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Father Time Hasn’t Come For Tim Duncan Just Yet

Bogar Alonso compares Tim Duncan to other top big men who played 18+ seasons and how much more The Big Fundamental might have left in the tank.

Tim Duncan
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Tim Duncan

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With Tim Duncan ready to add another season to the ole punchcard, the same cloud of doubt hangs over him that has over the past handful of seasons. At 38 years of age, with over 43,000 regular season and 8,900 playoff minutes pulling at his skin and bones, many are wondering if this is the year we see Father Time do to The Big Fundamental what the Spurs did to the Heat.

As with most things, only time will tell. But there’s some number crunching to be done that can double as a type of crystal ball. See, Duncan won’t be the first sure Hall of Famer, let alone perennial All-Star big man, to venture into an 18th season. In the game’s history, 29 players have played 18 seasons or more. Twenty of them being big men playing the power forward or center positions—Timmy’s domain.

That being said, longevity when it comes to the game’s giants hasn’t been a good indicator of prolonged quality. In his 16th season, at 38 years old, James Edwards was averaging 10.4 minutes, 4.7 points, and an 11.2 PER. Kevin Willis, for another instance, was averaging 11.8 minutes, 4.2 points, and a PER of 12.5 in his 18th season. Neither player is much remembered out of basketball geek circles. By comparison, guards who have lasted that long, though perhaps no more effective in later years, are lauded names: Jason Kidd, John Stockton, Kobe Bryant, Ray Allen, Reggie Miller, etc. Big men’s game, in that sense, seems to fare longer stretches but doesn’t indicate, like with guards, the quality of the name.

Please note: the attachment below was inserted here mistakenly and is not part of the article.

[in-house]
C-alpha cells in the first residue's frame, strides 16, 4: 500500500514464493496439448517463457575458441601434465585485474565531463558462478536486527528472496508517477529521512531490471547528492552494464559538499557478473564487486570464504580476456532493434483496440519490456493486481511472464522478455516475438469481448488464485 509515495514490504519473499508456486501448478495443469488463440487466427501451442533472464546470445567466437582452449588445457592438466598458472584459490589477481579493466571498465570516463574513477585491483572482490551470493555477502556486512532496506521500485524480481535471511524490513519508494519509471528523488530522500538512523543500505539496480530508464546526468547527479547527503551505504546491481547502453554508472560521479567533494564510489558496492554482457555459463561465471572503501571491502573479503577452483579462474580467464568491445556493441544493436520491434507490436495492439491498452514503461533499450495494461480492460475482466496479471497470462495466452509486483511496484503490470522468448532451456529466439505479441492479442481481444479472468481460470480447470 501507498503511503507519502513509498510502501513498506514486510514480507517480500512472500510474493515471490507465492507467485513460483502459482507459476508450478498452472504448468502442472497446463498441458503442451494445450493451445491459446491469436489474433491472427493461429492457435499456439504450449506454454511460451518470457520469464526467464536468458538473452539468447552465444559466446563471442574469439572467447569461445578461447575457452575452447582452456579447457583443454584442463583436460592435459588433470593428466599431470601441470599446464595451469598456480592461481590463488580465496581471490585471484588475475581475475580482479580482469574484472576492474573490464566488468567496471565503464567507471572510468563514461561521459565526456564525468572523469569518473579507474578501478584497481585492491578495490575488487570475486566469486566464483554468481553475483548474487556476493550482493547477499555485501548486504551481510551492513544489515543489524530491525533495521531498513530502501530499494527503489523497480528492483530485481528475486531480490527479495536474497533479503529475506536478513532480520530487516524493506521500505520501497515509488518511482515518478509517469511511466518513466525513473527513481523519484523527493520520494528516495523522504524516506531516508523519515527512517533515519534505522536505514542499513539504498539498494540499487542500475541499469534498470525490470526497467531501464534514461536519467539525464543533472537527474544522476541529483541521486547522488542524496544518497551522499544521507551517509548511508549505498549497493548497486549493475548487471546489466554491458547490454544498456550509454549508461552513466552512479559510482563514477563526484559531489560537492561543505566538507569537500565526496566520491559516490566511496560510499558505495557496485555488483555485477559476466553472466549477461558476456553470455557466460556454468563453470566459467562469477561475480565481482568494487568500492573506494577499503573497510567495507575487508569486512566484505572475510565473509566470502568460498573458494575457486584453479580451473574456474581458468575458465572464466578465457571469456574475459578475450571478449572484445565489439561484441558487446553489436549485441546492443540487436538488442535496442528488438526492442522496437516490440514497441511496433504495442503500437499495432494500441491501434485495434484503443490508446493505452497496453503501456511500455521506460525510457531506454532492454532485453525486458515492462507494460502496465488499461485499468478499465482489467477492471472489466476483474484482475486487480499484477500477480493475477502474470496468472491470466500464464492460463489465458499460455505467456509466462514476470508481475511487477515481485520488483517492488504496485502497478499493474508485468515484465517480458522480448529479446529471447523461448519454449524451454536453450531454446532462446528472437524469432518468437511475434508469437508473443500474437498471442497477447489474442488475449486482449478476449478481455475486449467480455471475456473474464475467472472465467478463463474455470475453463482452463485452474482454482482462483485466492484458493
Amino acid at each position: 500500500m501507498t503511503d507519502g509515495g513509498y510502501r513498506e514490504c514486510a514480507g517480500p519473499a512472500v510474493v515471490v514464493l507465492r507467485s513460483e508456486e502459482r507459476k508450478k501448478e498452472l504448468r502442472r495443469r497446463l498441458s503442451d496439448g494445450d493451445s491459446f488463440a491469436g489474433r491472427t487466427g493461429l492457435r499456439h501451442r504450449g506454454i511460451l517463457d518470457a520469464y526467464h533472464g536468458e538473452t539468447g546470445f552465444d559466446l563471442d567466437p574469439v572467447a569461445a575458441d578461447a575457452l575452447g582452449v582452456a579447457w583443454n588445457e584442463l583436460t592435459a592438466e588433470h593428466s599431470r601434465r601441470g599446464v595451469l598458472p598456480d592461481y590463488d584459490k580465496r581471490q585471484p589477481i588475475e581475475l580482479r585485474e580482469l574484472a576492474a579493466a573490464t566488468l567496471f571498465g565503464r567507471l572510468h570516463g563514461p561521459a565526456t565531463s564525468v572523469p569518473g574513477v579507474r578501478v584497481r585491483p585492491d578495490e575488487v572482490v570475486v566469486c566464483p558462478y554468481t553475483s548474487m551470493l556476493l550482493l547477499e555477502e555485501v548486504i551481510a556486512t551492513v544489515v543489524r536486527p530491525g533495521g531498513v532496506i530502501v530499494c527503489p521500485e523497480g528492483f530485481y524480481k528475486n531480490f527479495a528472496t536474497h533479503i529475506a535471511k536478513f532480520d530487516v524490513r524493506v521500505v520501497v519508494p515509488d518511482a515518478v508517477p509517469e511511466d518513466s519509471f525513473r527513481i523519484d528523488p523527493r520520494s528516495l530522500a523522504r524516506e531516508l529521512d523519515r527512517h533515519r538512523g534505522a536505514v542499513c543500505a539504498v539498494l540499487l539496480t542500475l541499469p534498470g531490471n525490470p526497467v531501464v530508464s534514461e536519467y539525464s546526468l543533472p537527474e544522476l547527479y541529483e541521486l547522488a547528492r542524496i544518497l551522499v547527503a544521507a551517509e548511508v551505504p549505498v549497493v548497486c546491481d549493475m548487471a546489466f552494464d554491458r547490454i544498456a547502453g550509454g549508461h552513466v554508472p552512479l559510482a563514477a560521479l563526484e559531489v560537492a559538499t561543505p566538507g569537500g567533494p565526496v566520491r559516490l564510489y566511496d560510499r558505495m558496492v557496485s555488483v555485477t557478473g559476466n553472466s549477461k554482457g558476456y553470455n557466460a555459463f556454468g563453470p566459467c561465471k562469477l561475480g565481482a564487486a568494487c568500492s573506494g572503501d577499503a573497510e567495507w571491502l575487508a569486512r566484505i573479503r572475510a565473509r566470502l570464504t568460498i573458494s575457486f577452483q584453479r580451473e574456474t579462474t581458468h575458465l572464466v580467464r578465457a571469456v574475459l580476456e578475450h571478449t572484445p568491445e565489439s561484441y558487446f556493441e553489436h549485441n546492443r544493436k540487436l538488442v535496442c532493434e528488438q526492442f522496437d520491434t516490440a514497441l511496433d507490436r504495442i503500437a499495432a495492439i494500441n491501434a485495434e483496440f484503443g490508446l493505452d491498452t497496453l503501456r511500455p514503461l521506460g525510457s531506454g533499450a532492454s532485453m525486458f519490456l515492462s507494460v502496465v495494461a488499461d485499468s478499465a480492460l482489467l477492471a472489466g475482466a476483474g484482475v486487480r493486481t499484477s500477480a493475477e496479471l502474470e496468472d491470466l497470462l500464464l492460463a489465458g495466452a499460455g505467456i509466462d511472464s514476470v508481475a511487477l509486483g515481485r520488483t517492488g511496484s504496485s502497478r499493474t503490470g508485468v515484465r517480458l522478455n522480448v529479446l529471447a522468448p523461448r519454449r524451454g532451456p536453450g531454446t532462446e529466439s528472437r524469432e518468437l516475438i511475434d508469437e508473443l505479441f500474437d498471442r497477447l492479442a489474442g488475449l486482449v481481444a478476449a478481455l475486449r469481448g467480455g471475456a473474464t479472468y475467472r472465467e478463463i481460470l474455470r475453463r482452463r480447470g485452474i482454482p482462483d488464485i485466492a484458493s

But Duncan isn’t quite the memory black hole that Willis or Edwards are. He’s a top-10 player by any stretch of the imagination. Pitting his career arc against other great bigs with comparably long careers like Moses Malone, Hakeem Olajuwon, and Kareem Abdul-Jabbar is the better measure.

All three aforementioned centers played 18 seasons or more with Kareem leading the pack with 20. Malone played until he was 39, The Dream the same, and Abdul-Jabbar well into 41.

These are their respective per-36 numbers at the age of 37. (Timmy is also included).

Malone: 17.3 PPG, 15.9 RPG, 2.4 APG, 2.8 BLKPG, 0.3 STLPG, on 31.0 FG and 77.4 FT percentage.

Hakeem: 15.6 PPG, 9.4 RPG, 2.1 APG, 2.4 BLKPG, 1.4 STLPG, on 45.8 FG and 61.6 FT percentage.

Kareem: 23.7 PPG, 8.5 RPG, 3.4 APG, 2.2 BLKPG, 0.9 STLPG, on 59.9 FG and 73.2 FT percentage.

Duncan: 18.7 PPG, 12.0 RPG, 3.7 APG, 2.3 BLKPG, 0.7 STLPG, on 49.0 FG and 73. 1 FT percentage.

Kareem clearly was an Olympian god because those numbers are out of human possibility. Of the four, Duncan is perhaps a not-so-close second. Both also maintained very similar per-36 averages throughout the course of their careers. It also makes the most sense to pair the two because they’ve been able to maintain a PER score in the 20s as they’ve climbed the hill while also posting still-decent Defensive and Offensive Win Shares. Plus, across career Defensive Win Shares, Offensive Win Shares, and Win Shares Per 48 minutes, they’re practically twins.

Therefore, it would make most sense to predict Duncan’s major career dropoff right about when Kareem experienced it, or, between 38 and 39 years of age. Duncan will turn 39 right around playoff time, so it might just be that Duncan can fight off Father Time for one more championship run. The Big Fundamental might just yet have time on his side.

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